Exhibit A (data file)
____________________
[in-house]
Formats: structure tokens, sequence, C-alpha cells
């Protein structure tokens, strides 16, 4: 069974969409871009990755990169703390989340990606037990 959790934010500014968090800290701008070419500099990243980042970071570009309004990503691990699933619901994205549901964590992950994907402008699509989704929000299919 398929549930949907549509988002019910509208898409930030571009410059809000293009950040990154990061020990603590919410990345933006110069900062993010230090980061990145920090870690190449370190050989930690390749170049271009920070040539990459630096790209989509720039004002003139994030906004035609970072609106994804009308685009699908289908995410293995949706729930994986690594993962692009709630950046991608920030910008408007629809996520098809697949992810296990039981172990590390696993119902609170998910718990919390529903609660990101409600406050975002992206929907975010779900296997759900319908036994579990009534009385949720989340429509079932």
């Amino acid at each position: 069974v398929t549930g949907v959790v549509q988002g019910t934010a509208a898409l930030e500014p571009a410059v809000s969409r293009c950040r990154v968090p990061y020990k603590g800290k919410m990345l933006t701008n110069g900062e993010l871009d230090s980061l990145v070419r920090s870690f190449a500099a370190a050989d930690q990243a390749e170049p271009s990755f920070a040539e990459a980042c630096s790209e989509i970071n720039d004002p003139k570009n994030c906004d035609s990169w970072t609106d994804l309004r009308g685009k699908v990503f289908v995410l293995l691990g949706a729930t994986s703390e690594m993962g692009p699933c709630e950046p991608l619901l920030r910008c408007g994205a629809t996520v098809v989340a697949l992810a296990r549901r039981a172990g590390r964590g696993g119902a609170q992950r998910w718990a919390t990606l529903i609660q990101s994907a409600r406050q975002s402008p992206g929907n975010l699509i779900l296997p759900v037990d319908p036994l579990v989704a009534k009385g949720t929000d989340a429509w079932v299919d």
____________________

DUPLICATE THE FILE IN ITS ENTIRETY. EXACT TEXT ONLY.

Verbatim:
[in-house]
Formats: structure tokens, sequence, C-alpha cells
């Protein structure tokens, strides 16, 4: 069974969409871009990755990169703390989340990606037990 959790934010500014968090800290701008070419500099990243980042970071570009309004990503691990699933619901994205549901964590992950994907402008699509989704929000299919 398929549930949907549509988002019910509208898409930030571009410059809000293009950040990154990061020990603590919410990345933006110069900062993010230090980061990145920090870690190449370190050989930690390749170049271009920070040539990459630096790209989509720039004002003139994030906004035609970072609106994804009308685009699908289908995410293995949706729930994986690594993962692009709630950046991608920030910008408007629809996520098809697949992810296990039981172990590390696993119902609170998910718990919390529903609660990101409600406050975002992206929907975010779900296997759900319908036994579990009534009385949720989340429509079932």
């Amino acid at each position: 069974v398929t549930g949907v959790v549509q988002g019910t934010a509208a898409l930030e500014p571009a410059v809000s969409r293009c950040r990154v968090p990061y020990k603590g800290k919410m990345l933006t701008n110069g900062e993010l871009d230090s980061l990145v070419r920090s870690f190449a500099a370190a050989d930690q990243a390749e170049p271009s990755f920070a040539e990459a980042c630096s790209e989509i970071n720039d004002p003139k570009n994030c906004d035609s990169w970072t609106d994804l309004r009308g685009k699908v990503f289908v995410l293995l691990g949706a729930t994986s703390e690594m993962g692009p699933c709630e950046p991608l619901l920030r910008c408007g994205a629809t996520v098809v989340a697949l992810a296990r549901r039981a172990g590390r964590g696993g119902a609170q992950r998910w718990a919390t990606l529903i609660q990101s994907a409600r406050q975002s402008p992206g929907n975010l699509i779900l296997p759900v037990d319908p036994l579990v989704a009534k009385g949720t929000d989340a429509w079932v299919d």